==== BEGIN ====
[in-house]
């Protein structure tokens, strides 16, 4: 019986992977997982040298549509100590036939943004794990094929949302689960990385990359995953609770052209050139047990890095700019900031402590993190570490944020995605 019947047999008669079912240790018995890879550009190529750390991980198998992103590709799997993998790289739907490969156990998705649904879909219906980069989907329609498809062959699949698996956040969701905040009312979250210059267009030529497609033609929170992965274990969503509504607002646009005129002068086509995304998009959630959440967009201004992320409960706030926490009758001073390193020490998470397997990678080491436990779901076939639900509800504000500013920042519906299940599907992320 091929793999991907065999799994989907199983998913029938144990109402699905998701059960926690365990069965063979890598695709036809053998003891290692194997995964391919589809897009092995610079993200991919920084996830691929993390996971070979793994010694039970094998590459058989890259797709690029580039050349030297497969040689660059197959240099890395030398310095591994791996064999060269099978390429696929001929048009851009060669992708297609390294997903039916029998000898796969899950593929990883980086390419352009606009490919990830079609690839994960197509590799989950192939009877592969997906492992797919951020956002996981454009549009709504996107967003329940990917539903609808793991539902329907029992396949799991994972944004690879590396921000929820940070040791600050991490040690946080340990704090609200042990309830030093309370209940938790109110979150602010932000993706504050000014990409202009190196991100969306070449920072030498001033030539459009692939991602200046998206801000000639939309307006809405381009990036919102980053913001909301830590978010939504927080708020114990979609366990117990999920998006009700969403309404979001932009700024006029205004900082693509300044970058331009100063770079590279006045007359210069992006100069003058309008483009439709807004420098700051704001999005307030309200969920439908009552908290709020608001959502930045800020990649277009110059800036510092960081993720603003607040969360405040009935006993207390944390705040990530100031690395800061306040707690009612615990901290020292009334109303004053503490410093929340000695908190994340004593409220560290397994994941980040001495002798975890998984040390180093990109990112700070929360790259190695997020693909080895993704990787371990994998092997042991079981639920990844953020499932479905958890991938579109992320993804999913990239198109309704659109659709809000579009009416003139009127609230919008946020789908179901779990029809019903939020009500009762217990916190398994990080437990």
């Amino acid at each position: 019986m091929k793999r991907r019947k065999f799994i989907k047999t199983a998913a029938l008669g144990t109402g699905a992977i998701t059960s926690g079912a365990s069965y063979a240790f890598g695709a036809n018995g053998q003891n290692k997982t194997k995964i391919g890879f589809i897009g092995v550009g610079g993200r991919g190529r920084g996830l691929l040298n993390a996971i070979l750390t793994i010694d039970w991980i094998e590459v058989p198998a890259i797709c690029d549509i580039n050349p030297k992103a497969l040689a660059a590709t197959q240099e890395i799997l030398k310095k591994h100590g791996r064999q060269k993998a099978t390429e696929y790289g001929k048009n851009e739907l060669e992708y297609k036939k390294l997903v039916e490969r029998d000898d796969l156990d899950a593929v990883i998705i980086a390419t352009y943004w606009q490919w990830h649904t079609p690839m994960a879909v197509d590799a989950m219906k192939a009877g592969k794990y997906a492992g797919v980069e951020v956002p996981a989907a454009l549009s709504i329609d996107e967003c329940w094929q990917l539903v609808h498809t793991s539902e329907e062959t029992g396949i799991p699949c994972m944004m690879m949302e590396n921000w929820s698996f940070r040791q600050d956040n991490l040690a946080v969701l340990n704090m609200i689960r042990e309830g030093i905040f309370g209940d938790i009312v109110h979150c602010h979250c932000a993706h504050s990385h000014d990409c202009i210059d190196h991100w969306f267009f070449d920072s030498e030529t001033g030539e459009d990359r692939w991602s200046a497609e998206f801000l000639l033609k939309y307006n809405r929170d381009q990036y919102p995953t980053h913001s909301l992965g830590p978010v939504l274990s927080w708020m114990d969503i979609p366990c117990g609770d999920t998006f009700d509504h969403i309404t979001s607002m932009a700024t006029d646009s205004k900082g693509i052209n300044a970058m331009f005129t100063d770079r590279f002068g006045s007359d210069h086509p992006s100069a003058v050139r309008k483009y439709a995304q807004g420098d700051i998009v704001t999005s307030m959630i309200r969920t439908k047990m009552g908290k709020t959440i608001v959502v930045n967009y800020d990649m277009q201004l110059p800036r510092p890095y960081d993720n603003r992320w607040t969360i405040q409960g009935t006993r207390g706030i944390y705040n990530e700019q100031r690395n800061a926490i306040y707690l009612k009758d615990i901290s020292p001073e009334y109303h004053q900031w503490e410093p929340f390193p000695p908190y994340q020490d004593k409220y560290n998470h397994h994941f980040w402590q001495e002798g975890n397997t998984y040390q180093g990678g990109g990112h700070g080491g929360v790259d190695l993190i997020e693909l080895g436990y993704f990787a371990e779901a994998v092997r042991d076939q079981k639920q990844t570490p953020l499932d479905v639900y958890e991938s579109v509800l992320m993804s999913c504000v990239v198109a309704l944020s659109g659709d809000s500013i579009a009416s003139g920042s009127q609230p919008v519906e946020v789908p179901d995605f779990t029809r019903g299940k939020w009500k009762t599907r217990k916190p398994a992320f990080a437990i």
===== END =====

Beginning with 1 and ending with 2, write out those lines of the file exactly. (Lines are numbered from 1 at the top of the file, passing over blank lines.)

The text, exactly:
[in-house]
């Protein structure tokens, strides 16, 4: 019986992977997982040298549509100590036939943004794990094929949302689960990385990359995953609770052209050139047990890095700019900031402590993190570490944020995605 019947047999008669079912240790018995890879550009190529750390991980198998992103590709799997993998790289739907490969156990998705649904879909219906980069989907329609498809062959699949698996956040969701905040009312979250210059267009030529497609033609929170992965274990969503509504607002646009005129002068086509995304998009959630959440967009201004992320409960706030926490009758001073390193020490998470397997990678080491436990779901076939639900509800504000500013920042519906299940599907992320 091929793999991907065999799994989907199983998913029938144990109402699905998701059960926690365990069965063979890598695709036809053998003891290692194997995964391919589809897009092995610079993200991919920084996830691929993390996971070979793994010694039970094998590459058989890259797709690029580039050349030297497969040689660059197959240099890395030398310095591994791996064999060269099978390429696929001929048009851009060669992708297609390294997903039916029998000898796969899950593929990883980086390419352009606009490919990830079609690839994960197509590799989950192939009877592969997906492992797919951020956002996981454009549009709504996107967003329940990917539903609808793991539902329907029992396949799991994972944004690879590396921000929820940070040791600050991490040690946080340990704090609200042990309830030093309370209940938790109110979150602010932000993706504050000014990409202009190196991100969306070449920072030498001033030539459009692939991602200046998206801000000639939309307006809405381009990036919102980053913001909301830590978010939504927080708020114990979609366990117990999920998006009700969403309404979001932009700024006029205004900082693509300044970058331009100063770079590279006045007359210069992006100069003058309008483009439709807004420098700051704001999005307030309200969920439908009552908290709020608001959502930045800020990649277009110059800036510092960081993720603003607040969360405040009935006993207390944390705040990530100031690395800061306040707690009612615990901290020292009334109303004053503490410093929340000695908190994340004593409220560290397994994941980040001495002798975890998984040390180093990109990112700070929360790259190695997020693909080895993704990787371990994998092997042991079981639920990844953020499932479905958890991938579109992320993804999913990239198109309704659109659709809000579009009416003139009127609230919008946020789908179901779990029809019903939020009500009762217990916190398994990080437990």